Morals And Ethics In Freelance

Do you stand by your morals and ethics?

As a freelancer, we can often find ourselves tugged into breaking our morals and ethics. Personally, I just won’t, but the temptation is often present.

In these days, many traditional businesses have been getting sued for following the morals they have been taught since early in life. When a person doesn’t have the ability to refuse to do business on the grounds of morals, we have a huge problem, but at this point, there is no need to get political.

How to follow your morals without getting sued

I have had requests to write erotic material. I won’t do it. I won’t write material on subjects that coincide with atheist agendas. I also have issues with writing about the homosexual agenda. So how do I deny these requests without getting sued?

I won’t claim that I am denying on moral grounds, I just claim that I don’t have the “expertise” to write on these subjects. I am not lying, and I am also keeping from the debate issue that I am discriminating. It is that simple.

I recommend that if you find yourself in a the same position, that you use the same approach.

I also must say that before taking a job, always know exactly the type and subject matter of the material you will be asked to perform. If the client states that there will be multiple topics, it is probably best if you are honest and tell them what subject matter you will not perform.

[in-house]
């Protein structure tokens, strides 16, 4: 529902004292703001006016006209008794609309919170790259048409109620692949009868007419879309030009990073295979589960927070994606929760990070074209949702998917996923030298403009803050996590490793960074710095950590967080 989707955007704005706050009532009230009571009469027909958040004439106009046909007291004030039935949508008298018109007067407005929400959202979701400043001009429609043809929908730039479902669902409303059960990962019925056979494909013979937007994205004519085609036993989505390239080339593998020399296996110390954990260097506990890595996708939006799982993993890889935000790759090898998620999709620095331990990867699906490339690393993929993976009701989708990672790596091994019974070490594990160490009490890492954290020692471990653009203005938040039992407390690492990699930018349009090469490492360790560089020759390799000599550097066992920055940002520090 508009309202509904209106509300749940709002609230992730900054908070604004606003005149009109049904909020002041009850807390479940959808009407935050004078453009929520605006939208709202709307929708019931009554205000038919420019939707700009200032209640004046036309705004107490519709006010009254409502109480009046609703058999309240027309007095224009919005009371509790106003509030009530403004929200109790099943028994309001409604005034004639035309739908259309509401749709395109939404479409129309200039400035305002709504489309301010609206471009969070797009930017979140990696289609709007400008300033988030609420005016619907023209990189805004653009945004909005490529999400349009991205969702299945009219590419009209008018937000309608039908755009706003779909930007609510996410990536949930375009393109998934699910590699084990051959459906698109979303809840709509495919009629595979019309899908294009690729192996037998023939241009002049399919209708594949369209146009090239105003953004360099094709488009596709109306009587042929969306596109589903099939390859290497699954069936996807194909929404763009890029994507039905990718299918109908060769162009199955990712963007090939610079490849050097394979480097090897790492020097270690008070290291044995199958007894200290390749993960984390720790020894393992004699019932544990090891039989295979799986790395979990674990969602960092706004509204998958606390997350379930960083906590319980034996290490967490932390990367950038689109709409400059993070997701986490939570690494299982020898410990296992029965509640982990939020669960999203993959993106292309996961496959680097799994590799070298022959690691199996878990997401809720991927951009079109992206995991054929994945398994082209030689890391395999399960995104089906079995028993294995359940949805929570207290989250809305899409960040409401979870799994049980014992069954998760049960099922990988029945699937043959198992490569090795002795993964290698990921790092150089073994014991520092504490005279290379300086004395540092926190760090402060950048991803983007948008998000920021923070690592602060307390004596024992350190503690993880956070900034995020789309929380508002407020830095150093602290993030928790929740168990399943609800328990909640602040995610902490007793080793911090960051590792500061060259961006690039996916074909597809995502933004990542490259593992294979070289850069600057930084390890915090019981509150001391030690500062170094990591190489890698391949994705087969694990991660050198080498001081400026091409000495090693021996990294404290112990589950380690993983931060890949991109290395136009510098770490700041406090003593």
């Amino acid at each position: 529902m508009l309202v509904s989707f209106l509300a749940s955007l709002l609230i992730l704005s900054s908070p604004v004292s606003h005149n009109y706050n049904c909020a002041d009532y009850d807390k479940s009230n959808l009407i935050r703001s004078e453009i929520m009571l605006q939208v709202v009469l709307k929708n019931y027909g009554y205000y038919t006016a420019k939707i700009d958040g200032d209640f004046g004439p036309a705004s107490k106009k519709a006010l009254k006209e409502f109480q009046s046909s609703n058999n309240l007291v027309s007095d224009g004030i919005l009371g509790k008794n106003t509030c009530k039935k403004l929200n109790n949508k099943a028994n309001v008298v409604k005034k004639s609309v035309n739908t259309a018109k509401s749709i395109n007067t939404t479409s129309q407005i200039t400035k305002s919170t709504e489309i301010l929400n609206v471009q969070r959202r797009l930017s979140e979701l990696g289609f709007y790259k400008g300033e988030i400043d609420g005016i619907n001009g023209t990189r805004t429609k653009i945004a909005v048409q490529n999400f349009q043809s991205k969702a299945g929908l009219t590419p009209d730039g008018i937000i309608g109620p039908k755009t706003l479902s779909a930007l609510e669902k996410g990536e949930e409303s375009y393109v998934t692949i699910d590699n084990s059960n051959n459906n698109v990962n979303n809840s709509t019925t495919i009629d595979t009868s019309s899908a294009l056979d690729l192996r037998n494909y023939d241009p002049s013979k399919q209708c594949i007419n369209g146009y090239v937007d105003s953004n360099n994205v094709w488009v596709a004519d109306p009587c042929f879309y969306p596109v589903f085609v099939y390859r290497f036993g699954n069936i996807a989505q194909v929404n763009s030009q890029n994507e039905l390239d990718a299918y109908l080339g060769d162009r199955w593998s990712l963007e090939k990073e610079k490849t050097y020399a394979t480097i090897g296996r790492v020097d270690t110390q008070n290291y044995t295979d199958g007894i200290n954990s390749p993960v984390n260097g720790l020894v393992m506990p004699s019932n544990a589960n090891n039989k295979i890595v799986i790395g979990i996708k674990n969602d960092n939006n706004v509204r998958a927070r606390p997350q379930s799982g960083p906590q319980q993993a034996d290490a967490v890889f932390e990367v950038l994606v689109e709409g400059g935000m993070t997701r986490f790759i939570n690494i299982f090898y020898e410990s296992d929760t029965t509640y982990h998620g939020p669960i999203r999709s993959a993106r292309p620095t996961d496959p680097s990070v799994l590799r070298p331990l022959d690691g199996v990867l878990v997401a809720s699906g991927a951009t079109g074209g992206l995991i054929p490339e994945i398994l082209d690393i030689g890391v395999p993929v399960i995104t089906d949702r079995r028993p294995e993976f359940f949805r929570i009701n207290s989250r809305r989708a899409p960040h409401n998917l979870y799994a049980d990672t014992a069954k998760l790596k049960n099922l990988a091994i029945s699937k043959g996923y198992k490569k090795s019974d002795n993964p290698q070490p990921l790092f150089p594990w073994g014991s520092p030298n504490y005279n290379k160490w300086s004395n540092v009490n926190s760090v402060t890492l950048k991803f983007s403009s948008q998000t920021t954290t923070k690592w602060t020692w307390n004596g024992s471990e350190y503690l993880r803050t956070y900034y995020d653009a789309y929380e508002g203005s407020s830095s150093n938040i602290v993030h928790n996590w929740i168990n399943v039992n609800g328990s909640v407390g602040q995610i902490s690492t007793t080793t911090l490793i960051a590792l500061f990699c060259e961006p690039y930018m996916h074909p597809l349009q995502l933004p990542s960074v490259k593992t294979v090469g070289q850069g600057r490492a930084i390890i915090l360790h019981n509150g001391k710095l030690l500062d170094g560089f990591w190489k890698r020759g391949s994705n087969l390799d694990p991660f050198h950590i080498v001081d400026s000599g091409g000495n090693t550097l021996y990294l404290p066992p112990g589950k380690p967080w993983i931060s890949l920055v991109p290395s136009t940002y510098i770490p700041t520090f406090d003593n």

I mentioned honesty, and that is where the term ethics comes in. As a freelancer, you need a code of ethics. This will give you respect from clients.

DesignCrowd (US)

Freelancer Code of Ethics

When we talk about morals and ethics, we often think of what we won’t do, and “why don’t some of these clients have morals?”, but we must remember that our own code of ethics is what will help us succeed as freelancers. I speak of:


The most successful business people in this world do not lie. We must always be honest. That is a must in a freelance business.


If you are doing freelance work for one business, and their competition wants you to do work for them, loyalty means turning it down; or at least talking with your client and explaining the situation. If they are ok with you doing work for the competition, then go for it, but the odds say they won’t be.


If we say we will have the work done at 3 PM on Thursday, it is best to deliver it by 1 PM on Thursday. If you say you will be at a Go To Meeting, don’t be late.


Some may think this means going against our morals. No, I disagree. We all have opinions, but when it comes to freelancing, we need to keep our opinions in the closet. I don’t see it as breaking morals if you are a Republican by nature, but you are writing a paper on a Democrat political stance as long as it doesn’t fly against your morals.


This is just common sense. If you need to meet a client in person, dress business like.


Successful business people have strong organizational skills. Get, and stay organized.

Triple Check

Before you deliver the work to the client, check it 3 times for any possible mistakes.

Treatment of Competition

Do not degrade or humiliate other freelancers. Attacking them in dirty ways will come back to haunt you. Actually, I feel good when I help my competition…that is the reason for this blog.

Stay Healthy

If all you do is work, you will have a dull life. Eat well and live healthy. Your freelance business will survive without you for a few hours, or even a whole day.

Final Words

Maybe you have some other ethics you would like to add. Please provide a comment below.

Have you faced the issue of having to turn down business because of your morals and ethics? We would love to hear how you dealt with it.

Give your opinions and thoughts. Thank you.


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